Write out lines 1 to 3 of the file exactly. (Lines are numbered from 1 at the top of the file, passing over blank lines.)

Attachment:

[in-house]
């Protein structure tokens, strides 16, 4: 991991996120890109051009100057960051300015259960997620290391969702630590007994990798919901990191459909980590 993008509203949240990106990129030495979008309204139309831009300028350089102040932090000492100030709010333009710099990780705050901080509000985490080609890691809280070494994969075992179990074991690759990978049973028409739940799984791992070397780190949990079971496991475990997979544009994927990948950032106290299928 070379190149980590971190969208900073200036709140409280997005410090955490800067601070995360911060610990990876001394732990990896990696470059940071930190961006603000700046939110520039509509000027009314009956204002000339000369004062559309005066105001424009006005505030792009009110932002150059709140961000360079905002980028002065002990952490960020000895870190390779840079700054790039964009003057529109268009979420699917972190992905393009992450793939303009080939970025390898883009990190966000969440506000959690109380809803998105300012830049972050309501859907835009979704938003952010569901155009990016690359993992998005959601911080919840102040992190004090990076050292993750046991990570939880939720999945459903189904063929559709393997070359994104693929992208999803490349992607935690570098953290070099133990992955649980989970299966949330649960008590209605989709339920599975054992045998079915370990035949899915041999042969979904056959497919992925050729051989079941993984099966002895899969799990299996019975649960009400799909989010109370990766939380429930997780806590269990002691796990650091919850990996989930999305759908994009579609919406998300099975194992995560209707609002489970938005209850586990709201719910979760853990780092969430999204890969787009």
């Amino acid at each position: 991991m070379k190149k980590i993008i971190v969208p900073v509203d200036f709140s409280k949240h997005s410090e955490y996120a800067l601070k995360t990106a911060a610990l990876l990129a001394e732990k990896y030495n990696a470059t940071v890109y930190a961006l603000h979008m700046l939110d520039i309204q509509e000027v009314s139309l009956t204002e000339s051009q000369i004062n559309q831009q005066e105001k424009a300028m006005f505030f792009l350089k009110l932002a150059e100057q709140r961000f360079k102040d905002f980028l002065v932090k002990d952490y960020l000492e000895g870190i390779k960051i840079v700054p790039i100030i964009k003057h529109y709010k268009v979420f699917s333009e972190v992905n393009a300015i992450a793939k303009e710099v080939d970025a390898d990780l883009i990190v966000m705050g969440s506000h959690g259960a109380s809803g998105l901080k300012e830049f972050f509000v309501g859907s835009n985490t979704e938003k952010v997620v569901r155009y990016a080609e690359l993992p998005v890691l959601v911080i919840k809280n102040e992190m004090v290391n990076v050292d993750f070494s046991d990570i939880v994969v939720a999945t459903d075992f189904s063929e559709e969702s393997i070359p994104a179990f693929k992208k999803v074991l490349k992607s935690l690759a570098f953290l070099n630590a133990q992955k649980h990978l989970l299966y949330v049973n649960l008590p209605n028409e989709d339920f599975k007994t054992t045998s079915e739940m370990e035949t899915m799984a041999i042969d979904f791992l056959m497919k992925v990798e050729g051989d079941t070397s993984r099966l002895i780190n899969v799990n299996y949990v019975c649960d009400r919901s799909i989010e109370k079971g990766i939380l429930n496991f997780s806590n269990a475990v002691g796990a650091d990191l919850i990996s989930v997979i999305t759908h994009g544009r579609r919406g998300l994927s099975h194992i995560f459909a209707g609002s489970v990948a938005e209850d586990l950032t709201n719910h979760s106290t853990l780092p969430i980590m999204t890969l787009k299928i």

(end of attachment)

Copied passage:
[in-house]
């Protein structure tokens, strides 16, 4: 991991996120890109051009100057960051300015259960997620290391969702630590007994990798919901990191459909980590 993008509203949240990106990129030495979008309204139309831009300028350089102040932090000492100030709010333009710099990780705050901080509000985490080609890691809280070494994969075992179990074991690759990978049973028409739940799984791992070397780190949990079971496991475990997979544009994927990948950032106290299928 070379190149980590971190969208900073200036709140409280997005410090955490800067601070995360911060610990990876001394732990990896990696470059940071930190961006603000700046939110520039509509000027009314009956204002000339000369004062559309005066105001424009006005505030792009009110932002150059709140961000360079905002980028002065002990952490960020000895870190390779840079700054790039964009003057529109268009979420699917972190992905393009992450793939303009080939970025390898883009990190966000969440506000959690109380809803998105300012830049972050309501859907835009979704938003952010569901155009990016690359993992998005959601911080919840102040992190004090990076050292993750046991990570939880939720999945459903189904063929559709393997070359994104693929992208999803490349992607935690570098953290070099133990992955649980989970299966949330649960008590209605989709339920599975054992045998079915370990035949899915041999042969979904056959497919992925050729051989079941993984099966002895899969799990299996019975649960009400799909989010109370990766939380429930997780806590269990002691796990650091919850990996989930999305759908994009579609919406998300099975194992995560209707609002489970938005209850586990709201719910979760853990780092969430999204890969787009």
């Amino acid at each position: 991991m070379k190149k980590i993008i971190v969208p900073v509203d200036f709140s409280k949240h997005s410090e955490y996120a800067l601070k995360t990106a911060a610990l990876l990129a001394e732990k990896y030495n990696a470059t940071v890109y930190a961006l603000h979008m700046l939110d520039i309204q509509e000027v009314s139309l009956t204002e000339s051009q000369i004062n559309q831009q005066e105001k424009a300028m006005f505030f792009l350089k009110l932002a150059e100057q709140r961000f360079k102040d905002f980028l002065v932090k002990d952490y960020l000492e000895g870190i390779k960051i840079v700054p790039i100030i964009k003057h529109y709010k268009v979420f699917s333009e972190v992905n393009a300015i992450a793939k303009e710099v080939d970025a390898d990780l883009i990190v966000m705050g969440s506000h959690g259960a109380s809803g998105l901080k300012e830049f972050f509000v309501g859907s835009n985490t979704e938003k952010v997620v569901r155009y990016a080609e690359l993992p998005v890691l959601v911080i919840k809280n102040e992190m004090v290391n990076v050292d993750f070494s046991d990570i939880v994969v939720a999945t459903d075992f189904s063929e559709e969702s393997i070359p994104a179990f693929k992208k999803v074991l490349k992607s935690l690759a570098f953290l070099n630590a133990q992955k649980h990978l989970l299966y949330v049973n649960l008590p209605n028409e989709d339920f599975k007994t054992t045998s079915e739940m370990e035949t899915m799984a041999i042969d979904f791992l056959m497919k992925v990798e050729g051989d079941t070397s993984r099966l002895i780190n899969v799990n299996y949990v019975c649960d009400r919901s799909i989010e109370k079971g990766i939380l429930n496991f997780s806590n269990a475990v002691g796990a650091d990191l919850i990996s989930v997979i999305t759908h994009g544009r579609r919406g998300l994927s099975h194992i995560f459909a209707g609002s489970v990948a938005e209850d586990l950032t709201n719910h979760s106290t853990l780092p969430i980590m999204t890969l787009k299928i």